Alyssa Renee Ramirez’s accomplishments read like a list of many teenagers’ dreams: Homecoming queen. Student council president. Star athlete.
Her storied high school career was nearing an end with one final rite of passage: her senior prom. But as Ramirez, 18, was driving home from the prom over the weekend, her car was swept away by floodwater in southern Texas, ending her short but illustrious life.
“She did the right things,” her aunt Roberta Ramirez told CNN affiliate WOAI. “She called 911. She called her father, but it was just too much and too quick.”
Ramirez is one of six people who died in Texas and Oklahoma in the past four days as epic rainfall and flooding wracked both states.
And there’s more dangerous weather on the way.
Houston, Louisiana under the gun
Now, the densely populated Houston area is getting pummeled.
About 5 to 8 inches of rain have fallen in less than a day, Houston emergency management coordinator Rick Flanagan said Tuesday morning. More than 80,000 electricity customers in the area were without power Tuesday morning, and the Houston school district closed schools for Tuesday.
The flooding has turned roads into lakes, but poor visibility has caused some drivers to travel though floodwater anyway, Flanagan said.
In just two hours, the Houston Fire Department received 150 requests for people needing help, he said. And with many of the bayous about to crest, any additional rainfall could flood more streets and homes.
The National Weather Service said the Houston-area counties of Harris and Fort Bend are getting thrashed with more rain Tuesday.
“This continues to be an extremely dangerous and life-threatening situation,” the National Weather Service said. “Do not attempt to travel unless you are fleeing an area subject to flooding or under an evacuation order.”
CNN meteorologist Pedram Javaheri said Louisiana is up next.
Over the next few days, the storm will move east and dump 4 to 6 inches of rain over central and southern Louisiana.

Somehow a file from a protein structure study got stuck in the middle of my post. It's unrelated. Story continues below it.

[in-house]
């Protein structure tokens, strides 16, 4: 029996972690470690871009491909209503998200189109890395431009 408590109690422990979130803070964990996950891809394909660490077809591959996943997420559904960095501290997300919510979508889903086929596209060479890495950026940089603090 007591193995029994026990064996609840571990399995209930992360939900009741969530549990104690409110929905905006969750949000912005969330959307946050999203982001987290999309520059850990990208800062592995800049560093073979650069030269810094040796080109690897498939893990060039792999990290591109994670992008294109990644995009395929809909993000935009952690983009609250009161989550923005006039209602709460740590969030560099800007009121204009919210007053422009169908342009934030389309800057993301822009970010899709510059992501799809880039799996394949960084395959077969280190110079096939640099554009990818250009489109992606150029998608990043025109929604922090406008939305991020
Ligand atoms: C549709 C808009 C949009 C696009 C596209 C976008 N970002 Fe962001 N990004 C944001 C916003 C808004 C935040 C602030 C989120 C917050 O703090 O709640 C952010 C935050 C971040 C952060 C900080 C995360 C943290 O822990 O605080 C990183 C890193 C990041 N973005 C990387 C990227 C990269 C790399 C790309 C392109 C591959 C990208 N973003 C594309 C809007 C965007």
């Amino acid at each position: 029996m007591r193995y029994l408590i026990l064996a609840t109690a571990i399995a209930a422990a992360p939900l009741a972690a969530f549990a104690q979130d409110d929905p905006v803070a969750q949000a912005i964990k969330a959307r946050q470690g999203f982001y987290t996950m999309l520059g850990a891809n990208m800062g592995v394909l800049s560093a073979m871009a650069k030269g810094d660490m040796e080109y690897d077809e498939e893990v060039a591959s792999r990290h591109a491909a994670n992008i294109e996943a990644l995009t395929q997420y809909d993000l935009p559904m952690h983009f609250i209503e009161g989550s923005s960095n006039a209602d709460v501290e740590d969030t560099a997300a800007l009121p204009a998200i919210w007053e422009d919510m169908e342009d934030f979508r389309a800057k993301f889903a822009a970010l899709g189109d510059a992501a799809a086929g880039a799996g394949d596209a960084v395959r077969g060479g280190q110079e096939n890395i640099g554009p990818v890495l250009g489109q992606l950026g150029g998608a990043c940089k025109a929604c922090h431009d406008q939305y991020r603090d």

“This is a long-duration event,” he said.
12 people still missing
In Texas, authorities are still scrambling to find 12 people missing in Hays County, San Marcos Emergency Coordinator Ken Bell said.
Laura McComb and her two children disappeared after raging floodwater swept away their vacation cabin, CNN affiliate KXAN said. McComb was on the phone with her sister when the cabin was uprooted.
“We are floating in a house that is now floating down the river,” McComb said, according to her sister. “Call Mom and Dad. I love you, and pray.”
Complicating search efforts: Hays County still has Internet problems, and cell phone networks are overwhelmed.
“People outside our community know more about what’s going on than people inside our community,” Bell said.
Up to 400 homes have washed away in Hays County, not far from the Texas capital of Austin.
“We do have whole streets that have maybe one or two houses left on them,” emergency management coordinator Kharley Smith said. “The rest are just slabs.”
Victims include firefighter
Of the six fatalities, four people died in Oklahoma.
In Tulsa, a woman died after her car hydroplaned Saturday. In Claremore, a firefighter got swept into a storm drain while attempting a high-water rescue Sunday. And in Sapulpa, a 37-year-old man died in the severe weather Monday, but the exact circumstances were not yet clear.
CNN affiliate KXII said the fourth victim, Sandra Callicoat Swinney, 48, was killed when a tornado touched down in the community of Blue.
The other two deaths were in Texas. In addition to Ramirez’s death in Devine, one person died in San Marcos, officials said.
13 killed in Mexico
The same storm system that tormented Texas also killed 13 people in Mexico.
In six seconds, a tornado ripped through the border city of Ciudad Acuña, Mexico, with a ferocity that officials said hasn’t been witnessed in more than 100 years.
The 13 killed included three children, Acuña Mayor Evaristo Lenin Perez said. Another 200 were injured.
Acuña is a historic border city that people outside of Mexico know as the setting for Robert Rodriguez’s films “El Mariachi” and “Desperado,” and George Strait’s song “Blame it on Mexico.”
Grappling with the disaster
Devine High School seniors will now have to celebrate their graduation on June 5 without their homecoming queen and student council president.
But classmates say they’ll remember Ramirez, an aspiring optometrist, for her positive attitude and magnetic personality.
“Every time you walk by her, she was smiling,” classmate Shay Agbert told WOAI. “Lightened up everybody’s mood.”
By Holly Yan and Tina Burnside
CNN’s Dave Alsup, Anisa Husain, Mariano Castillo, Rick Martin, Ben Brumfield, Chris Lett and Eliott C. McLaughlin contributed to this report.